“What are you doing, Mom?” Zack leans over my shoulder to peer at my laptop screen.
“I’m looking at candy recipes for Christmas.” I point to the image in front of me. “This one looks amazing. Look at those swirls of color.”
“Don’t you have enough candy choices for Christmas?” he asks. “Why do you want to make your own when you can just order it from one of your suppliers?”
“Some of it is just so cheap and generic.” I shut the computer and move down the counter to the register. “People are so used to the same old thing every year. I could make some really good candy in seasonal shapes and colors to introduce something new into the market. I think people would appreciate that.”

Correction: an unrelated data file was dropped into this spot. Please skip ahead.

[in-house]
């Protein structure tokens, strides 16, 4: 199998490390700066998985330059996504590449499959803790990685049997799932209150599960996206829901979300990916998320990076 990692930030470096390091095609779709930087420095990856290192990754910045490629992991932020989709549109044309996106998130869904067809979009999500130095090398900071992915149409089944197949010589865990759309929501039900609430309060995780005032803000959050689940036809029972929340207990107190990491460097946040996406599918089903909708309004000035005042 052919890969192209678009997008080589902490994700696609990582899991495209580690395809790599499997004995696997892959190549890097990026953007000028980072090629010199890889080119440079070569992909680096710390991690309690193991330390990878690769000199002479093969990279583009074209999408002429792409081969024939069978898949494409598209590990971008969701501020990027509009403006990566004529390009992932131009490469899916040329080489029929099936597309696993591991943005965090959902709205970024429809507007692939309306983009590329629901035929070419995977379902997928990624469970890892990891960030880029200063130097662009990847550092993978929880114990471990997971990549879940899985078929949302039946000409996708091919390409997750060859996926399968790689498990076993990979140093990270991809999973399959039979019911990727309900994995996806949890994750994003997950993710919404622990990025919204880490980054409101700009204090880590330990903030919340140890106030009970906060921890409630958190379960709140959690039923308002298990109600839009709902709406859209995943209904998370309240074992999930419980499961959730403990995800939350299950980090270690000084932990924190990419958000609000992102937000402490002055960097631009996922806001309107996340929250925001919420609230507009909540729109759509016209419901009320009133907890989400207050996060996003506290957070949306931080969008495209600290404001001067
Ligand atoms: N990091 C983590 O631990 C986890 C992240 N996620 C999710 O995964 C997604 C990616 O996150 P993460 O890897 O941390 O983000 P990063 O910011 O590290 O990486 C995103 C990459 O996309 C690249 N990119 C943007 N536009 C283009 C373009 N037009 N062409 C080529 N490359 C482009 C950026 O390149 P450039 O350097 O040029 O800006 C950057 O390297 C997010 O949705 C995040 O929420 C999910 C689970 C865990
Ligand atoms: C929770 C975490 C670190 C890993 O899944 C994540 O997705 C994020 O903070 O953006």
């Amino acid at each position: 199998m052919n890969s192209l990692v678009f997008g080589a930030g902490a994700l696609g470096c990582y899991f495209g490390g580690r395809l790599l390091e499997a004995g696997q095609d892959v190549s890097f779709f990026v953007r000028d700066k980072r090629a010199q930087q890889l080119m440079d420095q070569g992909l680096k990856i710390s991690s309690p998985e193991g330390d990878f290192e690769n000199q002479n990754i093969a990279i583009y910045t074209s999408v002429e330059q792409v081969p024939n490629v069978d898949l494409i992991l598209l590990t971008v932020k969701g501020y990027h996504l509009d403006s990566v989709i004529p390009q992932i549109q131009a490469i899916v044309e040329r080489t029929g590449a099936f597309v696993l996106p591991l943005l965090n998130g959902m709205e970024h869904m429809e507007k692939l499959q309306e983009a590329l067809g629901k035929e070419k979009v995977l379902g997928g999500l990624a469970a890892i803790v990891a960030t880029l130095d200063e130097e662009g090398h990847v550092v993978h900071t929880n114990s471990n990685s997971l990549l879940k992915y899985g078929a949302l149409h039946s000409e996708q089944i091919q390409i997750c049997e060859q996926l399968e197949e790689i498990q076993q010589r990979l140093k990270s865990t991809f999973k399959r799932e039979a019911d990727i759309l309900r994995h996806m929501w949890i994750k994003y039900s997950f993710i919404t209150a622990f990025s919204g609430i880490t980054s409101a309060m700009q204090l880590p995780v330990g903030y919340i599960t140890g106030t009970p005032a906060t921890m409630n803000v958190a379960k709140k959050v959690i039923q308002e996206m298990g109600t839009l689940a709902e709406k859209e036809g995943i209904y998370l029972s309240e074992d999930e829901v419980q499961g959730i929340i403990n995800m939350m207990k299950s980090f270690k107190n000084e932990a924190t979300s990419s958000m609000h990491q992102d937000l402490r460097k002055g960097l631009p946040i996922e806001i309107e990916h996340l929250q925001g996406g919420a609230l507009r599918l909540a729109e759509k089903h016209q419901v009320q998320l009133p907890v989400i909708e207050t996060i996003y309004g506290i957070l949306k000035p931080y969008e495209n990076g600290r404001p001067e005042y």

He shakes his head and clucks his tongue. “Don’t you have enough to do without making your own candy? I swear, Mom. You’re a sucker for punishment.”
I laugh. “Maybe. I was just looking at some of the supplier catalogs for Christmas, and it’s all the same old candy canes and gingerbread men.”
“What’s wrong with that? I like candy canes and gingerbread men.”
“You’re twenty years old, sweetheart,” I tell him. “You’ve had twenty Christmases in your life. When you’ve had forty-five of them like I have, maybe you’ll be over candy canes and gingerbread men.”
“But your customers are younger,” he reminds me.
“I’ll get candy canes and gingerbread men, but I think I’ll try my hand at some new varieties, too. It will be fun!”
He bites back a grin and turns away. “You and your experiments, Mom. I can just see our kitchen now, with caramel dripping from the light fixtures and taffy splattered over the walls.”